Superlattice Power, Inc. (OTCBB: SLAT) is a rising leader in the development and marketing of the next generation of lithium-powered batteries worldwide. Recently, the company reported that they worked with Hybrid Technologies to develop their Superlattice battery, which will appear in the highly anticipated electric vehicle submitted by Hybrid Technologies during the xPrize Competition, which is sponsored by Progressive.
Superlattice Power’s new lithium ion polymer battery is made from a more affordable cathode material. Cathode materials can be the most expensive part of lithium ion batteries. Although they are highly priced, cathode materials are found in many different crystalline structures such as spinel structure, olivine structure, and most recently a series of superlattice structures. The superlattice structure will be at the core of Hybrid’s competition entry, and is expected to increase the drive ranges of the vehicles by 30% to 200 miles.
Sony introduced the lithium ion battery back in 1990, using LiCoO2 as cathode material. This specific material is extremely expensive and unsafe, and numerous military applications refused to use the material. At an operating voltage of 4.2 to 2.75V, and during high temperatures, the LiCoO2 shows an exothermic reaction that eventually generates loose oxygen and can cause fire hazards.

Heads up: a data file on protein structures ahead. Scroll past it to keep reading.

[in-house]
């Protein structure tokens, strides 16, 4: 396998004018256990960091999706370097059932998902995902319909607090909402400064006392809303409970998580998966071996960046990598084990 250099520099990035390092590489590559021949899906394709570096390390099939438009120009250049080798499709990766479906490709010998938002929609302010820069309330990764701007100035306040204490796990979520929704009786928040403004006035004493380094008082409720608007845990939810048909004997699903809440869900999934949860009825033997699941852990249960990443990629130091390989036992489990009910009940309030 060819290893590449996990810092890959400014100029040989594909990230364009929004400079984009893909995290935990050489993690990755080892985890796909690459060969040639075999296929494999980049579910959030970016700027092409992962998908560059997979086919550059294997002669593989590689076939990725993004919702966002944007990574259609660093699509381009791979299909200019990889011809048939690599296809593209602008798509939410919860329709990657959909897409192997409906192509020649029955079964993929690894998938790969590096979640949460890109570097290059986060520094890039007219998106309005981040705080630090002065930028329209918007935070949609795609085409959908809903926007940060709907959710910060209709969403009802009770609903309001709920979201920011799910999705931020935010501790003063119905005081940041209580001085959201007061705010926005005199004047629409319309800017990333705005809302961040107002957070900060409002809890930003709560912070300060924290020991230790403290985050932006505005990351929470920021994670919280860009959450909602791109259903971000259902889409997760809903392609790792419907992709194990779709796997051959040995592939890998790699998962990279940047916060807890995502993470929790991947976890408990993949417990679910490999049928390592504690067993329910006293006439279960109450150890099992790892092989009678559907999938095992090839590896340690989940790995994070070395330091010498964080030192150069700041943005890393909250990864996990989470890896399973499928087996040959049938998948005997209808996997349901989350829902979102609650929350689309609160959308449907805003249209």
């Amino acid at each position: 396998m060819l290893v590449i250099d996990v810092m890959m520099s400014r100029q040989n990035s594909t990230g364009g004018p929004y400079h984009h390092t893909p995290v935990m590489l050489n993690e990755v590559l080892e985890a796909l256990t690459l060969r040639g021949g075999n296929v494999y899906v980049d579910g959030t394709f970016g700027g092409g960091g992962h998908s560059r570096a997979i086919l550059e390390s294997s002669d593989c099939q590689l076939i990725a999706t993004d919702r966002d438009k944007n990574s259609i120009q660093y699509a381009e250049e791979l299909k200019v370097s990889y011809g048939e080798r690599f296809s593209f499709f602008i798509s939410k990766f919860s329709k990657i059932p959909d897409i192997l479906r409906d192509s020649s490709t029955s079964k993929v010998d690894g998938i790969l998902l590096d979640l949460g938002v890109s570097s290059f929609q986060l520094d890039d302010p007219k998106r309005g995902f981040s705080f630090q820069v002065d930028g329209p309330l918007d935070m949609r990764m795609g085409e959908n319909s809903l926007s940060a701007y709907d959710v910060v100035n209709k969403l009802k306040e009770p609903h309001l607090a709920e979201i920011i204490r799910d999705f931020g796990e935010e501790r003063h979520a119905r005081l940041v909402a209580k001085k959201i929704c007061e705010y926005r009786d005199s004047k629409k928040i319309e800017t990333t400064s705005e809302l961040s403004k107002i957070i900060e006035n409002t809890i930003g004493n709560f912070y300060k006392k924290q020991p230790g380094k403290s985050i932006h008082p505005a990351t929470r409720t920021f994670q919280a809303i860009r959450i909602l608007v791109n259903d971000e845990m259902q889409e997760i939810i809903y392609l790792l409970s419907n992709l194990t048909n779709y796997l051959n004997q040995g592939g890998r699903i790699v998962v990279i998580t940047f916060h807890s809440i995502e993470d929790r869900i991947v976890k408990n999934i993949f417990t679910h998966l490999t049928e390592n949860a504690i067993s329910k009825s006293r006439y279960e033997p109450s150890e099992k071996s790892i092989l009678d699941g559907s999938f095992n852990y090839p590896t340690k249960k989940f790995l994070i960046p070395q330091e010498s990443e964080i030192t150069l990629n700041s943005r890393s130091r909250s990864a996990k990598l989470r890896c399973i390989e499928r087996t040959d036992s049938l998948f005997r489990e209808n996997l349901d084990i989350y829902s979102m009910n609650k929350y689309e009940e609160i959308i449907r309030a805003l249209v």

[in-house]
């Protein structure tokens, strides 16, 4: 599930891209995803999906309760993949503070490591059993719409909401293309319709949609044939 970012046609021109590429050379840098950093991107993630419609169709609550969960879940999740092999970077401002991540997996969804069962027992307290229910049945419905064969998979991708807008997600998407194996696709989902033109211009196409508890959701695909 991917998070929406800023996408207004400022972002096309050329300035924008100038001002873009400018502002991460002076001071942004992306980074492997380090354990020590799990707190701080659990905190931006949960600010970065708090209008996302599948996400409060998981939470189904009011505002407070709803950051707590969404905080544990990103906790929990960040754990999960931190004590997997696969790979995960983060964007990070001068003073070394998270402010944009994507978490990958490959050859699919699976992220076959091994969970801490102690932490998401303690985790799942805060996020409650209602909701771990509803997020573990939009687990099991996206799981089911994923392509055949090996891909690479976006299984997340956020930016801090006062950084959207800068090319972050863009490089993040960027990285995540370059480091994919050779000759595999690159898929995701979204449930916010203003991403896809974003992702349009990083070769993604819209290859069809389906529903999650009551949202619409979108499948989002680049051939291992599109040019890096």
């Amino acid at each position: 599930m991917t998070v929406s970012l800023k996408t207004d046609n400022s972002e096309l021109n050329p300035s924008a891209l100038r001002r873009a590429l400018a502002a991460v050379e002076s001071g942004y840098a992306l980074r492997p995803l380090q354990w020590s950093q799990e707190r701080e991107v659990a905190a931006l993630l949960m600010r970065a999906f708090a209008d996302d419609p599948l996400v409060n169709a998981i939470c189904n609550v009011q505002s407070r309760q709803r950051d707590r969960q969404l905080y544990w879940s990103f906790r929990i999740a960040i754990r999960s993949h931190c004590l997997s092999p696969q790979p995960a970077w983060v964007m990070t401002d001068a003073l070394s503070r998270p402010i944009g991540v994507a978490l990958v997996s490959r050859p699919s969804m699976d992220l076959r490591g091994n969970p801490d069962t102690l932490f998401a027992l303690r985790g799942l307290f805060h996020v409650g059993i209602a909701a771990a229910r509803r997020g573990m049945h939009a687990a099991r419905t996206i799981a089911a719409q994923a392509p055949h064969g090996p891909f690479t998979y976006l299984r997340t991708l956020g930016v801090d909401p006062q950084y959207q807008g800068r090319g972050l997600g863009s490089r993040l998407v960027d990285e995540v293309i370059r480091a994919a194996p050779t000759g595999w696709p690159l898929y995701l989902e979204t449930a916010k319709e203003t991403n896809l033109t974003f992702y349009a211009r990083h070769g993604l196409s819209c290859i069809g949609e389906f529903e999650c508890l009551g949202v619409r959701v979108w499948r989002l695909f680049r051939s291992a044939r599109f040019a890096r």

The olivine structure, lithium ion phosphate, LiFePO4, is widely used. The disadvantage of this material is that it shows a low operating voltage within the range of 3.4V to 2.9V, and nominal voltage is 3.2V only. The spinel structure is manganese-based oxides, such as LiMn2O4 spinel and LiMnO2, and has been studied very closely. The material shows great potential in that it is abundant in nature, therefore less expensive, and non-toxic. However, there was a major problem in regards to the capacity due to dissolution of manganese in the form of Mn+2, and subsequent fading of power.
The superlattice structure performs the highest in nominal voltage at 3.9V, maximum capacity at 190 (Ah/Kg), operating voltage ranging from 4.4V to 2.0V, and energy density of 741 (Wh/kg). In the superlattice structure, some transition metals are substituted for lithium and this enhances the power density dramatically. Superlattice mixed-oxide synthesis becomes difficult when starting materials are not mixed homogenously. Although this will call for more studies and tests, there are innovative synthesis processes that can be taken to meet large scale production of the superlattice cathode material in the future.
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